Top reasons why small businesses should adopt cloud computing

May 2, 2018 Kostas Roungeris

Over the last decade, as cloud computing has become ever more popular in the IT space, the chances are that you, as a small business leader, will have considered cloud as an IT or business solution. Yet, with strong links to digital transformation, cloud computing is usually seen as an initiative taken on by larger enterprises.

But it shouldn’t be.

The reality is, small businesses are uniquely positioned to adopt cloud services to run their businesses – in fact, they probably already do, in one way or another. And – although we often (mistakenly) refer to cloud as scalable, flexible and cost-effective compute resource – it’s actually so much more than this. Cloud is not a product per se, or one solution to address all needs at once. In fact, there’s no such thing as “the cloud”, only lots of different clouds, which are interconnected.

Before we go into details, let’s clarify some things.

Cloud is highly adaptable to your small business needs

The small business segment represents around 95% of all businesses in the world. Not that employee count has much bearing on a small business's IT requirements, or its approach to cloud. However, it is important to keep in mind that an small business's IT needs can be vastly different, depending it its vertical. An asset management firm, for example, will have different cloud requirements to that of a manufacturing company.


Business value comes from networks – cloud connects your company

All businesses function online today. Granted, many functions of an organisation don’t have to be online, but the business value comes from the interactions within “networks” – not only from connecting areas of your company but also the connections you make outside of it.

These networks can be anything from a small office – and its users – with a DSL line or multiple branches to one or more data centres, connected via a small dedicated solution.

And just like any internet or connectivity service, there are added-value options to make your life easier: from managed (or “cloud-managed”) services with centralised capabilities to virtual private networks, SD-WAN solutions, to resilient networks with failover and analytics visibility.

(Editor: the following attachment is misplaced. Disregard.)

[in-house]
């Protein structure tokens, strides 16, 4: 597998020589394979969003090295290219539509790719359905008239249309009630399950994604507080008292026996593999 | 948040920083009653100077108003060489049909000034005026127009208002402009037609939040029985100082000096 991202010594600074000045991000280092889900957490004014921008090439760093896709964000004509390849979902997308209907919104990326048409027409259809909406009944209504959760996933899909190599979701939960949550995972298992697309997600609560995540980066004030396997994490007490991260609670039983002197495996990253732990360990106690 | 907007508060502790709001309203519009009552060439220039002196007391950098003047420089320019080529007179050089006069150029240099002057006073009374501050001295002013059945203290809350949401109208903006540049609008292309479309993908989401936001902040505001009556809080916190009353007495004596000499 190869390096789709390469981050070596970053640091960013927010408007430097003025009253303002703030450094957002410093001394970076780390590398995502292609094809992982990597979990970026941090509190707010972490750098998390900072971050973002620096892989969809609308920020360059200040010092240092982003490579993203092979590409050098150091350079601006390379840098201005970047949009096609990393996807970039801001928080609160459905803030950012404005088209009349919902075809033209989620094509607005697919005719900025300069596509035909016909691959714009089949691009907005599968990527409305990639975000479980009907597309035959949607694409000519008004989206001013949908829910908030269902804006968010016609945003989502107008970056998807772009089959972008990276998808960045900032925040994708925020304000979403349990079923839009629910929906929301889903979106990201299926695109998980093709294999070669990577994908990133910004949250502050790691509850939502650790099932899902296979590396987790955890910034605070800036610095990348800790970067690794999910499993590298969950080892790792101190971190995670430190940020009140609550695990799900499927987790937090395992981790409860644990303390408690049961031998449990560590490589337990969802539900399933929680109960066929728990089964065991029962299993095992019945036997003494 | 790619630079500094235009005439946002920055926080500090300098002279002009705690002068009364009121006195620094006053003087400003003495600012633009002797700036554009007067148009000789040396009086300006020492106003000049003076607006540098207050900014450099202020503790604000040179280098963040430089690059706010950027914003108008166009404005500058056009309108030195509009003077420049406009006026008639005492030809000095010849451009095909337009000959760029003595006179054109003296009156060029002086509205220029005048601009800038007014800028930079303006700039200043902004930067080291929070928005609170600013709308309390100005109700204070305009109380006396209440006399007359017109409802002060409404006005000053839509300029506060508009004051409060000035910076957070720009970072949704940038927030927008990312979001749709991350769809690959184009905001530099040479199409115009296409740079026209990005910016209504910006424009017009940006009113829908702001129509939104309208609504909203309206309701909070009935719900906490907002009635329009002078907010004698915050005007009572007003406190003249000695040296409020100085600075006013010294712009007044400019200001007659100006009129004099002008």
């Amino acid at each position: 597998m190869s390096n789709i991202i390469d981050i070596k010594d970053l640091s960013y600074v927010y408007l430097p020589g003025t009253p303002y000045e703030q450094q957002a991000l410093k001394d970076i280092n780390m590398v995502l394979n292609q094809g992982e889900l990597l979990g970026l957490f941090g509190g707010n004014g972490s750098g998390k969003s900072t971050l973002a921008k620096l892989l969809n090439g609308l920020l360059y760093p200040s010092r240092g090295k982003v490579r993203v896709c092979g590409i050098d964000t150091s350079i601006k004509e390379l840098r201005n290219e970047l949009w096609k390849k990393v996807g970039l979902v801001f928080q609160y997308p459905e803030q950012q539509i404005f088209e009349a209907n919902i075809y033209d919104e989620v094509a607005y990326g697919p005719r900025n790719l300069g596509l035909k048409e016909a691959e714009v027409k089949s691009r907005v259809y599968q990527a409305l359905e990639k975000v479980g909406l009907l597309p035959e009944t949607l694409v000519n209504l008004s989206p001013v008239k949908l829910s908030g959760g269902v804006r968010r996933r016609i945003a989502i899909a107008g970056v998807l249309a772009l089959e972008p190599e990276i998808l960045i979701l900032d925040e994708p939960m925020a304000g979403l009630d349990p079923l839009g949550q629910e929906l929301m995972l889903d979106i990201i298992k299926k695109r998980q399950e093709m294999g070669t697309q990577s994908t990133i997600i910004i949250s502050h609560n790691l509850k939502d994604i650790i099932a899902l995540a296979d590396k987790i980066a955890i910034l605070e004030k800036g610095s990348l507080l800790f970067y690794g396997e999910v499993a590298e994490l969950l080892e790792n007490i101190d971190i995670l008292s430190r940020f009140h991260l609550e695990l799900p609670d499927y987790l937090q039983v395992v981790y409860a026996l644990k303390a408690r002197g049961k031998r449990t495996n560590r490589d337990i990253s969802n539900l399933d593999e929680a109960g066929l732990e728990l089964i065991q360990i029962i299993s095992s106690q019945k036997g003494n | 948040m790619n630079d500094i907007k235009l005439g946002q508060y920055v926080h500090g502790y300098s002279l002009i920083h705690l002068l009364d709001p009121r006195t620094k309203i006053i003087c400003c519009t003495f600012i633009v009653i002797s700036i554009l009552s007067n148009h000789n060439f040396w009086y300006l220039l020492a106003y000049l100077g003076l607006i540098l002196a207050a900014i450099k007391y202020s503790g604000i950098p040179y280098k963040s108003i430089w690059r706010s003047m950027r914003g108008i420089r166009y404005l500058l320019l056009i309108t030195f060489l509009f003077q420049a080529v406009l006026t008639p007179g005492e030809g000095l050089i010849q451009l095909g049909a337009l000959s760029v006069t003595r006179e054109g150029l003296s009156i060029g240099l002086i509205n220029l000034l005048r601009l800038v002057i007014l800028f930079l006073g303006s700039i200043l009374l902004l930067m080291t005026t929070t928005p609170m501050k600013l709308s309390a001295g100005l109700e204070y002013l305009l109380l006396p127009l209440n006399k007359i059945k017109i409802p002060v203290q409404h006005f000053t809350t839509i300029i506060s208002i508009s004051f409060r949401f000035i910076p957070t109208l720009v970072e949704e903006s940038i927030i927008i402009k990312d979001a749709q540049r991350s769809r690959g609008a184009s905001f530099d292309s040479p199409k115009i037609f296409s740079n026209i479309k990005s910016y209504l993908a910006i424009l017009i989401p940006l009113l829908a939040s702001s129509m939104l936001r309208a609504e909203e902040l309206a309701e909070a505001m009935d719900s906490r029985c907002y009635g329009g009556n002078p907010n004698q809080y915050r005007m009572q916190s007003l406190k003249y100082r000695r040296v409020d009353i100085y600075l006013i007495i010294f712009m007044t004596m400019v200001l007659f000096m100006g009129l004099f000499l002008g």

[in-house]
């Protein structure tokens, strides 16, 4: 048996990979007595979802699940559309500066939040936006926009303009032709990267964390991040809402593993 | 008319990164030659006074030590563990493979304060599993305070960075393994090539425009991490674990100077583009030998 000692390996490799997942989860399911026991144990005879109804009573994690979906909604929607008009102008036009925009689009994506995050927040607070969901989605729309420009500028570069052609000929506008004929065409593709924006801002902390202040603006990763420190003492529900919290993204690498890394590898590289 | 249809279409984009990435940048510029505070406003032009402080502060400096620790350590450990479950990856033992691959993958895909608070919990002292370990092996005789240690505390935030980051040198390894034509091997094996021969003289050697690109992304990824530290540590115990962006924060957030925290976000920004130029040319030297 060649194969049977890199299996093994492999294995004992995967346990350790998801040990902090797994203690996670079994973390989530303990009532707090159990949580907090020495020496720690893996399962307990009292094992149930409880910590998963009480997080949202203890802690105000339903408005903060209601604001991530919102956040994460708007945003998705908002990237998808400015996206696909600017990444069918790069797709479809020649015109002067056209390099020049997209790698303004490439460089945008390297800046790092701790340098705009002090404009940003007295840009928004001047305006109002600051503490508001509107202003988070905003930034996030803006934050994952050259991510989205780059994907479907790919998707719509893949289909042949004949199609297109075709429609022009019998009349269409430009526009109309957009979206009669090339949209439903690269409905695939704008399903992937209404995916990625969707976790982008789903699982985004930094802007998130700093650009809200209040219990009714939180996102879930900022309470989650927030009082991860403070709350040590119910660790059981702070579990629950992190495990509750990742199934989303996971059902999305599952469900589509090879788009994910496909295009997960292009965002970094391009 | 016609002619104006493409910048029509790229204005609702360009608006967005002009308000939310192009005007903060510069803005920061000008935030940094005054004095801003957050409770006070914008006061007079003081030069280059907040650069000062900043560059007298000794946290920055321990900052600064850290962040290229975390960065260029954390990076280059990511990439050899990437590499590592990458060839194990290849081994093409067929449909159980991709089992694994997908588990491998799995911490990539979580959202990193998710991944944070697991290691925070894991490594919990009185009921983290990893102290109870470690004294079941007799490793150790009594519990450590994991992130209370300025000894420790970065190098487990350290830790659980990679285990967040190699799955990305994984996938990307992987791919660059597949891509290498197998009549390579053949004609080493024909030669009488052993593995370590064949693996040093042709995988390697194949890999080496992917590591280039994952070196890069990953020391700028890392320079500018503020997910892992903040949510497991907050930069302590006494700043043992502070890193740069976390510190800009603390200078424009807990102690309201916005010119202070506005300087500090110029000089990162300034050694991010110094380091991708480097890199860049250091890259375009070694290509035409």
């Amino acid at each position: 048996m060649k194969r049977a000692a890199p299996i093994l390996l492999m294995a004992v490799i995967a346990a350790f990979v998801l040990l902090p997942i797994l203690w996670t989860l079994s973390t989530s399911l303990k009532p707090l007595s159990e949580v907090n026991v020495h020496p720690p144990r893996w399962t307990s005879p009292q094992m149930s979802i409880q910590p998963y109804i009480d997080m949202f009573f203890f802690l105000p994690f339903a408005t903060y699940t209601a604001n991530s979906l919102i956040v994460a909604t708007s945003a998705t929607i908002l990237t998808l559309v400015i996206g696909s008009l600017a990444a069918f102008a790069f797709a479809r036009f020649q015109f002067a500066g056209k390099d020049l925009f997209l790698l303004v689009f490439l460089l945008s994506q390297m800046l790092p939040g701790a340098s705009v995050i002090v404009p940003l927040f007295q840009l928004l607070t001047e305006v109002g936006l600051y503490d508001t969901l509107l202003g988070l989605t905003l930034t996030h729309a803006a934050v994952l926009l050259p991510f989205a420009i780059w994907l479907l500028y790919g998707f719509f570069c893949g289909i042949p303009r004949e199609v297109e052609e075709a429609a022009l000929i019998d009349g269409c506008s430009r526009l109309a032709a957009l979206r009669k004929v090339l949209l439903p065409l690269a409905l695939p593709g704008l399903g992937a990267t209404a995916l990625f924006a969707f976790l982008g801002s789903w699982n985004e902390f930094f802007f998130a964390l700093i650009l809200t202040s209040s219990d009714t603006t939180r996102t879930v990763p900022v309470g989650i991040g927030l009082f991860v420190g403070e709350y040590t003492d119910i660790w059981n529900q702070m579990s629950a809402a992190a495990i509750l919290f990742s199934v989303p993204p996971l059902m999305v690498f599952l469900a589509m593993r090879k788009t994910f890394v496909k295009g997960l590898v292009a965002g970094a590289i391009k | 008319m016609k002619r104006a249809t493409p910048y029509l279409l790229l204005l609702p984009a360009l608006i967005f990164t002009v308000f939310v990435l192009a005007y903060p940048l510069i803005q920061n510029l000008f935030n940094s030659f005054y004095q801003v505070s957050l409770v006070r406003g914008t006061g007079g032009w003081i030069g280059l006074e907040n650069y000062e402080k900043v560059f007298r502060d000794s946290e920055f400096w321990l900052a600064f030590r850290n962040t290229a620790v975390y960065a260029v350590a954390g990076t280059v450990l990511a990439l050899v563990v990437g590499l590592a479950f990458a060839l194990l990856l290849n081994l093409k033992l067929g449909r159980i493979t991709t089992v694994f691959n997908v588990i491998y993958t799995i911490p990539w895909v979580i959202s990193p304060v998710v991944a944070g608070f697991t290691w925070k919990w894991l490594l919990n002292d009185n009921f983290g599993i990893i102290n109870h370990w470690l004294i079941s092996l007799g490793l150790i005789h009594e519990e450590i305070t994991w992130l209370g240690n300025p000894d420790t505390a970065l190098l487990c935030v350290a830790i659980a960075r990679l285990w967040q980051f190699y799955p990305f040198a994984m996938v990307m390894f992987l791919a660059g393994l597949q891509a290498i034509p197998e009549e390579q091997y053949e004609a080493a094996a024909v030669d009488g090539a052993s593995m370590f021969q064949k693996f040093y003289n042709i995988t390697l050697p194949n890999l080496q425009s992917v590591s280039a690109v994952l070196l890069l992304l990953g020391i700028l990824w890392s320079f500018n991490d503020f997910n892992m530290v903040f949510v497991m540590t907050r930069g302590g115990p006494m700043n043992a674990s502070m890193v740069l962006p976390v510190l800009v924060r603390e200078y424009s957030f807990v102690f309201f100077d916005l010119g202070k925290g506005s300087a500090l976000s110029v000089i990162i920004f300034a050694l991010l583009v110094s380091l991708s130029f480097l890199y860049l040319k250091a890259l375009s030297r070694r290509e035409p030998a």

It might not say it on the tin, but outsourcing connectivity services offering centralised control, dashboards, and embedding security is a strong cloud use-case.

For more on small business Networking solutions, visit our dedicated page.

Cloud and SaaS work hand-in-hand

After the network, software is probably the most critical part of the equation. Today, there’s always a niche SaaS provider somewhere that will offer functionality to fit your vertical perfectly.

If your business is just starting up, you wouldn’t go and buy software and install Office or set up an internal email server, you would simply use cloud services from the right SaaS vendors across employees’ different devices.

For larger organisations, the ones with an existing footprint of in-house productivity apps, or a contract with a vendor, the decisions around the cloud economics of Opex vs Capex – and the existing dependencies – kick in to determine the right switching point. But smaller companies have an edge because they don’t have as much legacy technology to replace or to integrate.

If your company is B2C or B2B, with customer or partner-facing apps, you are more likely to benefit from scalability and elasticity, just as a large enterprise would from public cloud hosting. Well, perhaps slightly less due to a smaller “economies of scale” effect – but who in 2018 hosts external-facing applications on non-elastic, non-scalable infrastructure, anyway?